Unhappy the land that is in need of surgeons and firefighters. Or not? /img/firefighters-and-surgeons.jpg

What do young surgeons and firefighters have in common? Let’s start from a new research which found that:

  • the labor-saving practice of robotic surgery is making it difficult for junior doctors to learn how to perform operations
  • senior surgeons often took over from younger medics during training, so they didn’t get enough experience to learn. After completing their residencies, young doctors were not adequately prepared to complete robotic surgeries alone

The conclusion would be that what takes away not just jobs, but above all training for doctors, is ROBOTS. I believe that this is not the real story highlighted by that research. To see what I mean, compare that “Robots stealing training” piece with this other article, which is FOURTEEN years older, and has nothing to do with robots:

"there was a 31% decrease in the incidence of structure fires throughout the United States between 1987–2001. A direct result of this reduction means less firefighting experience for our firefighters. As more-experienced firefighters retire, they are replaced by comparatively less-experienced personnel. This situation mandates optimal training techniques. Visualization and simulation technologies are maturing at a rapid pace and offer great potential to augment current training programs."

Both these stories are about people who committed to serve other people, but have less opportunities than their seniors to be really prepared for their service.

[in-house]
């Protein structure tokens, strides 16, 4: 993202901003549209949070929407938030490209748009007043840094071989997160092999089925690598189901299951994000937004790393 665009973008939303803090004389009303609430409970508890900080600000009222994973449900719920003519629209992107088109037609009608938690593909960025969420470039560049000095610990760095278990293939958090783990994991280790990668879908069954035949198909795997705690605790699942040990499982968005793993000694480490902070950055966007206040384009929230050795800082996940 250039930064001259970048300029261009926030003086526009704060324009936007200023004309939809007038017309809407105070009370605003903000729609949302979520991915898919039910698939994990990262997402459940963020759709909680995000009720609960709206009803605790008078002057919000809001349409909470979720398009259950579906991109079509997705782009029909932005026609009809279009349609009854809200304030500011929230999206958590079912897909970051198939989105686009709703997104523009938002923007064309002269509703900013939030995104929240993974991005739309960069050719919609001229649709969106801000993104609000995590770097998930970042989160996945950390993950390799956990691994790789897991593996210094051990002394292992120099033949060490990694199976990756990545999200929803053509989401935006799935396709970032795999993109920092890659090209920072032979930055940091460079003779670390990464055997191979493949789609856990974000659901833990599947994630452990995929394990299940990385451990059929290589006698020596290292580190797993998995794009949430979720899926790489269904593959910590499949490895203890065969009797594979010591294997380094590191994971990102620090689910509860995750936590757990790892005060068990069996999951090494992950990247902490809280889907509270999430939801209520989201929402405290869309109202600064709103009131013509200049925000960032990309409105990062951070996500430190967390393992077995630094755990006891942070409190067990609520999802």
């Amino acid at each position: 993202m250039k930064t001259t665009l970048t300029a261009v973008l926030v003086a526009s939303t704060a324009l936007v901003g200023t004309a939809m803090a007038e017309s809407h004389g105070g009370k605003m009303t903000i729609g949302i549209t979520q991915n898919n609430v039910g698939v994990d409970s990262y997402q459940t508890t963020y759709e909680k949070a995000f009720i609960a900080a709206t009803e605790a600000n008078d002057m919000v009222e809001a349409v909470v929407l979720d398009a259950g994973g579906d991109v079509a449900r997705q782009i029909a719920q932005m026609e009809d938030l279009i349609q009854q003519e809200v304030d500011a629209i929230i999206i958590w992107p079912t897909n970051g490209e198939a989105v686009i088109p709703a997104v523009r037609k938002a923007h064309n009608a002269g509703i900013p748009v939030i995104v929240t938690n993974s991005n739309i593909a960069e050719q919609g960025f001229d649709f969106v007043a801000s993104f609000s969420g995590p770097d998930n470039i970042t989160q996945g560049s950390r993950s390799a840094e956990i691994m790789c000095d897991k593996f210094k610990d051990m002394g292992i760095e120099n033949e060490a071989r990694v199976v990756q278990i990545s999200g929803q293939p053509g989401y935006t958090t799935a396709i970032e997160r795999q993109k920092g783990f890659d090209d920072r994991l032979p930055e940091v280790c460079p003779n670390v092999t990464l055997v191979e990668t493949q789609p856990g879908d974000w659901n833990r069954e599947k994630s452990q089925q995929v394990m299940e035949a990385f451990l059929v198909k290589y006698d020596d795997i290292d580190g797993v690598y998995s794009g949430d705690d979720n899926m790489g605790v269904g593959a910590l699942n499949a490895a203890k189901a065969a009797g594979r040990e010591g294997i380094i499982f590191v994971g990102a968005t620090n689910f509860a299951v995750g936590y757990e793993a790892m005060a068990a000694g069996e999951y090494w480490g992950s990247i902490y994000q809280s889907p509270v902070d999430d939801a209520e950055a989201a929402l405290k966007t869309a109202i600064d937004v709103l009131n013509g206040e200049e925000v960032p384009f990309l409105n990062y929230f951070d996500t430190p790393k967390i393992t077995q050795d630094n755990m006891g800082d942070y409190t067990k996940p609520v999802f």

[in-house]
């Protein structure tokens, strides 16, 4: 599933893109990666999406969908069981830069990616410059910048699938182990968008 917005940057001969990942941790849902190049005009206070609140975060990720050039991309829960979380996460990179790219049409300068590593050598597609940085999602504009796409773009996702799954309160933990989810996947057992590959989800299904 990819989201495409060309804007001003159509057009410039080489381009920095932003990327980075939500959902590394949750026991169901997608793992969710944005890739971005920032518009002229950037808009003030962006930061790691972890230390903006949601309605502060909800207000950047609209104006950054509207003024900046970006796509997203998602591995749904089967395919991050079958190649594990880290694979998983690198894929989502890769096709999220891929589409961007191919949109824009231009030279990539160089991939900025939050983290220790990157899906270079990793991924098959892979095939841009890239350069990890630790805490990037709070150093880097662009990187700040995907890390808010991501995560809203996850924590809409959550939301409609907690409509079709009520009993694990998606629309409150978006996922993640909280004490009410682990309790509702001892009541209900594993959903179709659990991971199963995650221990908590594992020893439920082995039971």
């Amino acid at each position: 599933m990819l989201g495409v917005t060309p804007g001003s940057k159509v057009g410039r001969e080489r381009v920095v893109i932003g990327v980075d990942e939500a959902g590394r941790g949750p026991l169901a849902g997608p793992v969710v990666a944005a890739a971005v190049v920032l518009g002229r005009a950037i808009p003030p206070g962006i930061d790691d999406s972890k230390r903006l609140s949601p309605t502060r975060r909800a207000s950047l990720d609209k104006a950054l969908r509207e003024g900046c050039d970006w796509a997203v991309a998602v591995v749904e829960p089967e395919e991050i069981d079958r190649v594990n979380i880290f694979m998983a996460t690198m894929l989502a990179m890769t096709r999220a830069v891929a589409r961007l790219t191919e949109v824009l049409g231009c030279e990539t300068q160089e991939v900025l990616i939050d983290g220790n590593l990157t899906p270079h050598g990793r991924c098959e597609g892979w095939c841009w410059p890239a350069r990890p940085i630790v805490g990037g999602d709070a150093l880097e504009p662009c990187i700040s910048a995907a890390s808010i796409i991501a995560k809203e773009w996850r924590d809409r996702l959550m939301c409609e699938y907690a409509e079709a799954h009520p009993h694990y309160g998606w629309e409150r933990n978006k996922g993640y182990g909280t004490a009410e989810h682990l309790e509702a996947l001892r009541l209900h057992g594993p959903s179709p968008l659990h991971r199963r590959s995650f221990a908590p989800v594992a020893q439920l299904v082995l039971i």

But what reduced their opportunities is cost constraints AND higher safety regulations aimed to reduce both fires and surgery mistakes. And what makes that reduction possible is software, not robots. Because all robots contain software, but just some software runs inside robots. Robots are nothing but software inside a box that more or less looks like a human body, or some part of it.

What we actually have here is that software (often indirectly, e.g. CAD software that allows safer building designs, development of new materials etc):

  • highly reduces the number of times society needs some fearless and highly skilled human to be around and take charge AND, at the same time,
  • increases the odds that there will not be such a human around in one of those fewer times

and that this has been going on for decades now. Whether this is actual progress or not is left as exercise for the reader. “Unhappy the land that is in need of heroes”, said Bertolt Brecht, but I doubt he’d have considered software as a suitable fix to the need of heroes. On the other hand, software also creates new opportunities for both training (e.g. simulators) and risk reduction: surgeons worldwide, for example, are already using 3D-printed models of the body parts they must fix or replace, to operate more safely and effectively.

In practice, of course, the answer entirely depends on how to regulate professional training, control of software and lots of other things. But, as always, the first thing to do is to properly identify the problem.

Image source: partial screenshot from this article